Franz Anton von Kolowrat-Liebsteinsky

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Hochgeboren
Franz Anton Graf von Kolowrat-Liebsteinsky
Franz Anton von Kolowrat-Liebsteinsky.jpg
Count Franz Anton von Kolowrat
1st Minister-President of the Austrian Empire
In office
20 March 1848 – 4 April 1848
Monarch Ferdinand I
Preceded by Klemens Furst von Metternich (as State Chancellor)
Succeeded by Karl Ludwig Reichsgraf von Ficquelmont
Minister of State of the Austrian Empire for Finance
In office
1827–1848
Monarch Ferdinand I
Minister of State of the Austrian Empire for the Interior
In office
29 September 1826 – 20 March 1848
Monarch Ferdinand I
Preceded by Károly Graf von Zichy
Succeeded by Franz Feirherr von Pillersdorf
Personal details
Born (1778-01-31)31 January 1778
Prague, Bohemia
Died 4 April 1861(1861-04-04) (aged 83)
Vienna, Austria
Religion Roman Catholic Church

Count Franz Anton von Kolowrat-Liebsteinsky (Czech: František Antonín Kolovrat-Libštejnský) (31 January 1778 – 4 April 1861) was a Bohemian nobleman and an Austrian statesman.

Born in Prague the son of a Bohemian noble family, whose ancestors had already served under Emperor Charles IV of Luxembourg, Franz Anton finished his studies in 1799. During the Napoleonic Wars he achieved the office of a stadtholder of Austrian emperor Francis I of Habsburg at Prague and in 1810 became Oberstburggraf of the whole Bohemian kingdom. Contrary to Minister of State Klemens Wenzel von Metternich he encouraged Czech cultural and civic-national movements, exemplified by the founding of the Prague National Museum in 1818.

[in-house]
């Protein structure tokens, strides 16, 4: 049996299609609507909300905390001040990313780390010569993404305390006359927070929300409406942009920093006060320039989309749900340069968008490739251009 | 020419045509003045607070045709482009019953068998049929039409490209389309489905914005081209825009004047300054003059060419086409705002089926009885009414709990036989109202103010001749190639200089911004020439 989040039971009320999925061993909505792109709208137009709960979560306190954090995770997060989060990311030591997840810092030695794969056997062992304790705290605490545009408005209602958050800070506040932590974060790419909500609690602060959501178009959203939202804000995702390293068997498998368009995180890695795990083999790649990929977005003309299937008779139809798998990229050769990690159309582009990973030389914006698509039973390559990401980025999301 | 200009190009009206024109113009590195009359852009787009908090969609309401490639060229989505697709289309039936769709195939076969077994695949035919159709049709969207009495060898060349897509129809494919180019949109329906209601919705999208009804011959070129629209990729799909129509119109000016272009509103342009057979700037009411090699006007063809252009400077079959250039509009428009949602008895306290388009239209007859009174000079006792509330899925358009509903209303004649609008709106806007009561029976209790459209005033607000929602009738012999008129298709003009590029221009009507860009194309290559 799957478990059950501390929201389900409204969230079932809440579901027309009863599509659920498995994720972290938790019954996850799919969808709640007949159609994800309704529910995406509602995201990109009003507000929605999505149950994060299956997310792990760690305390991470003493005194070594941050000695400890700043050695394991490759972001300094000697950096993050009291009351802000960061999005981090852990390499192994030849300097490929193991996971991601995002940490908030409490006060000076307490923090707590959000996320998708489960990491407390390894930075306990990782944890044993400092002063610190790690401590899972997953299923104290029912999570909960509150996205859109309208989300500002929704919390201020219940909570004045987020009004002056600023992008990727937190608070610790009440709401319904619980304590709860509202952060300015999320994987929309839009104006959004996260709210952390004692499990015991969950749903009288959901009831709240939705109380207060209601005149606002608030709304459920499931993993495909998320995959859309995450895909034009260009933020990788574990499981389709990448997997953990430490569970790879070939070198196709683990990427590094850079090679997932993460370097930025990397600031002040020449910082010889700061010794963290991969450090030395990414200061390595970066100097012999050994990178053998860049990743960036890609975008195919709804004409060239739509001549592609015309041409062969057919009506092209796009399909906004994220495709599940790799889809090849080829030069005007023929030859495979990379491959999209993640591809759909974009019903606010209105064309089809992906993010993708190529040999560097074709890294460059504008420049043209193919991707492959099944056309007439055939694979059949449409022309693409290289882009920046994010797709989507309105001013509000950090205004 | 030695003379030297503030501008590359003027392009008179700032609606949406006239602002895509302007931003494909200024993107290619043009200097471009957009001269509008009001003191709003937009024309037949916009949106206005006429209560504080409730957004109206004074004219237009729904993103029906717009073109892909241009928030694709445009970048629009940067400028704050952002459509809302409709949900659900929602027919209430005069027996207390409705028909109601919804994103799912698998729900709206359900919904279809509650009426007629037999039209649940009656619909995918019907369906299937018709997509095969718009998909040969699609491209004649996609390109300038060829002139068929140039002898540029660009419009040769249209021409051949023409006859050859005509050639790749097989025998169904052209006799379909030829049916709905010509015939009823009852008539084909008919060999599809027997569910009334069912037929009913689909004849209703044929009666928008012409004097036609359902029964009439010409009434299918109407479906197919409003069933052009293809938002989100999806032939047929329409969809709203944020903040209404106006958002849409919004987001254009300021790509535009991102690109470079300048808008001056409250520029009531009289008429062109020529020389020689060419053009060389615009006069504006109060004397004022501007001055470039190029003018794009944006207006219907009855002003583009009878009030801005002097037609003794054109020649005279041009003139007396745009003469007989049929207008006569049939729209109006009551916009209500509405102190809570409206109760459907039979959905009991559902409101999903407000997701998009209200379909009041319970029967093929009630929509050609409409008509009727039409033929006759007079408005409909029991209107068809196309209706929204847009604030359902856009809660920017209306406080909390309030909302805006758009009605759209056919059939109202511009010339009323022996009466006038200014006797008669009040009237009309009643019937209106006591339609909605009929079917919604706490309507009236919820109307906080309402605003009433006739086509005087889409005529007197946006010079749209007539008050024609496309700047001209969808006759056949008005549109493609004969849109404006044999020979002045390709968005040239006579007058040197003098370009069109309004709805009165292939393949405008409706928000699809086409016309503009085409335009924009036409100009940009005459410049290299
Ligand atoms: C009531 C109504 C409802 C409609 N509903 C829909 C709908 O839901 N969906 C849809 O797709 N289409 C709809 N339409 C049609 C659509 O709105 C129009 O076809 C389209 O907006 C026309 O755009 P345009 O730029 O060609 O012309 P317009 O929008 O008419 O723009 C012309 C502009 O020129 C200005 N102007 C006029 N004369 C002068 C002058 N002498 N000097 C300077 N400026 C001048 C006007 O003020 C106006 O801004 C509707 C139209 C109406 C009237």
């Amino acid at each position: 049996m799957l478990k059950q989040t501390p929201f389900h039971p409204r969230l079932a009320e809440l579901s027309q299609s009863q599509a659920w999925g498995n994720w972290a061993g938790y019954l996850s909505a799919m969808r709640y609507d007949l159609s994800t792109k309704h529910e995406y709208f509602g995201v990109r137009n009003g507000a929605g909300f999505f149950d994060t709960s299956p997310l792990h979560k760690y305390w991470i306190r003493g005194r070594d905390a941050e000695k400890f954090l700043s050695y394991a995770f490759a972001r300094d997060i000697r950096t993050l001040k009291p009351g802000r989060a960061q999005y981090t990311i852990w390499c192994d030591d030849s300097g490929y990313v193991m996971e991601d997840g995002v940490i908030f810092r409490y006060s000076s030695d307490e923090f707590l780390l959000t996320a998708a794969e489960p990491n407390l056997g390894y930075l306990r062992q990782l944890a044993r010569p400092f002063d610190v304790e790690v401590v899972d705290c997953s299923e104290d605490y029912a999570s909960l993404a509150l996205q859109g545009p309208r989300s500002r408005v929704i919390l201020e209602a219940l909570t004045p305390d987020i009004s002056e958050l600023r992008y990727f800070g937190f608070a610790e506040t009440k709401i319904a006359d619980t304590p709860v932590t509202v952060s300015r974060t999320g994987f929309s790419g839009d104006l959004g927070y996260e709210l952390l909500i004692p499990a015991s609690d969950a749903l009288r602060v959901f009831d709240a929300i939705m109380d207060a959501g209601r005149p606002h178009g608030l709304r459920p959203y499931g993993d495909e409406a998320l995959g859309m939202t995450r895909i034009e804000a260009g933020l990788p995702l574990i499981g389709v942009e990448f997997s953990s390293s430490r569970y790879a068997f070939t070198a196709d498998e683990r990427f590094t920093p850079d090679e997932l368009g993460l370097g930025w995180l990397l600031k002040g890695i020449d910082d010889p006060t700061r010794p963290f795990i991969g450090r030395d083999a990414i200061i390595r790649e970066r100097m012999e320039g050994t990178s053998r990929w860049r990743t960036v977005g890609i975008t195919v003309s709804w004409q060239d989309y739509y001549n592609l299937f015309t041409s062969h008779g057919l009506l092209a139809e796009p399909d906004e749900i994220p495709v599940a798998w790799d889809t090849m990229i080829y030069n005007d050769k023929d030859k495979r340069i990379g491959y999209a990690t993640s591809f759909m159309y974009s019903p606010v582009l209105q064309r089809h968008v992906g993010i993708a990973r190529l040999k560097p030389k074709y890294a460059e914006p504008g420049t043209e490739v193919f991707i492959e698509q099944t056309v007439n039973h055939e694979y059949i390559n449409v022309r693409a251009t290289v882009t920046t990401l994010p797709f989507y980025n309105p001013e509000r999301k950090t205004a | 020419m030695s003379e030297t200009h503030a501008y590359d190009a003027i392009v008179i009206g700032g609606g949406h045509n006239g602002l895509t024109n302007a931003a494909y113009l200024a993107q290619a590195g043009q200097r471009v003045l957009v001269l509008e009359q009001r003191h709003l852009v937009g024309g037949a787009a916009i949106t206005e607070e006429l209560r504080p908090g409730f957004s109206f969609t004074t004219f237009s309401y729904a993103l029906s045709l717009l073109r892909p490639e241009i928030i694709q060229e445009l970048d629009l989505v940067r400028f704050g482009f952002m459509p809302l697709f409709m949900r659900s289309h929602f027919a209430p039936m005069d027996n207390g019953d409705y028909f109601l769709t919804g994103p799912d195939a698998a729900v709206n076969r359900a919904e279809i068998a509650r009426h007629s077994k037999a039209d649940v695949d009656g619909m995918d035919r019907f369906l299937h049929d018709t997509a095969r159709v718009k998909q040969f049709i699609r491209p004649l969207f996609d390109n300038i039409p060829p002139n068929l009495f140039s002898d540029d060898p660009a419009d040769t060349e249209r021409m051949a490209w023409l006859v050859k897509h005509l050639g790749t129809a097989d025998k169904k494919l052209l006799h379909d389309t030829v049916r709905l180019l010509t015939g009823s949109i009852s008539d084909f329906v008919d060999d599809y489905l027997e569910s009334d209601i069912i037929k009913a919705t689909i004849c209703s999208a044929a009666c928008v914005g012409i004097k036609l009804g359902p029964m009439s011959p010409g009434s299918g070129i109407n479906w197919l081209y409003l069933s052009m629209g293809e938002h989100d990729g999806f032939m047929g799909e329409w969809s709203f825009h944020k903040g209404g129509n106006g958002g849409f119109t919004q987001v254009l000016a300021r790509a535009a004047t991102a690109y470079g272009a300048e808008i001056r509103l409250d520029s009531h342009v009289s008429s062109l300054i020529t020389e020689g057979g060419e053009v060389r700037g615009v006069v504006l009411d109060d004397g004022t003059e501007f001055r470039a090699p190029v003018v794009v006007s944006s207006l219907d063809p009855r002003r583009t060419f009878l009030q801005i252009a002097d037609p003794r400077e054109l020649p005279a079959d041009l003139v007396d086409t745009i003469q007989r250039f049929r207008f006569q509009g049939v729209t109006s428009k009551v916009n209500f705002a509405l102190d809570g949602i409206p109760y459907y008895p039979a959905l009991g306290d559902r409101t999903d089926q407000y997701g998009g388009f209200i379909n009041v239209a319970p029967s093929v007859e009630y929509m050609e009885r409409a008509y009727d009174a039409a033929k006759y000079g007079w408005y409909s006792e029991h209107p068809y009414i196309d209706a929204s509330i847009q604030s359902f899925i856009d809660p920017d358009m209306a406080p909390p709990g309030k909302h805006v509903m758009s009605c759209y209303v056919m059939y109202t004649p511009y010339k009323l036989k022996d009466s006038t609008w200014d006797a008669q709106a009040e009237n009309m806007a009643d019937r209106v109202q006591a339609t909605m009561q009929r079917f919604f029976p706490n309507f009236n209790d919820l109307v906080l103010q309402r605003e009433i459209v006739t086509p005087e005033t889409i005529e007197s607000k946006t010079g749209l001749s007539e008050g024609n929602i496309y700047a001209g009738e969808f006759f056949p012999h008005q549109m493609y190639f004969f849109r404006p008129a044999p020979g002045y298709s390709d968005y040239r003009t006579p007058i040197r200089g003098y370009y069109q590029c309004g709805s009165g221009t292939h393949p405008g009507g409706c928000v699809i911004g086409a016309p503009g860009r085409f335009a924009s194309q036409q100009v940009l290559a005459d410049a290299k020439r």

Kolowrat's rivalry with Metternich intensified when in 1826 the emperor called him to Vienna, where he was elevated to a member of the Austrian State Council responsible for the Interior and Finances; while Metternich favored a strong army, Kolowrat reduced the miitary budget.[1] After the accession of Francis' incapable son Ferdinand I to the throne in 1836, Kolowrat together with Metternich led the Secret State Conference, the de facto government of the Empire. However the continuous disagreement between the two leaders palsied the Austrian politics and ultimately contributed to the outbreak of the Revolutions of 1848. When Metternich had to resign, Kolowrat assumed the newly created office of an Austrian Minister-President, which he nevertheless laid down after only one month between 3–5 April, officially for health reasons.

Kolowrat died in Vienna.

Decorations[edit]

References[edit]

  1. ^ Rothenburg, G. The Army of Francis Joseph. West Lafayette: Purdue University Press, 1976. p 10.
Preceded by
none
Minister-President of the Austrian Empire
1848
Succeeded by
Karl Ludwig von Ficquelmont
Preceded by
Minister of State of the Austrian Empire for Finance
1827 – 1848
Succeeded by
Preceded by
Count Károly Zichy
Minister of State of the Austrian Empire for the Interior
1826 – 1848
Succeeded by
Baron Franz von Pillersdorf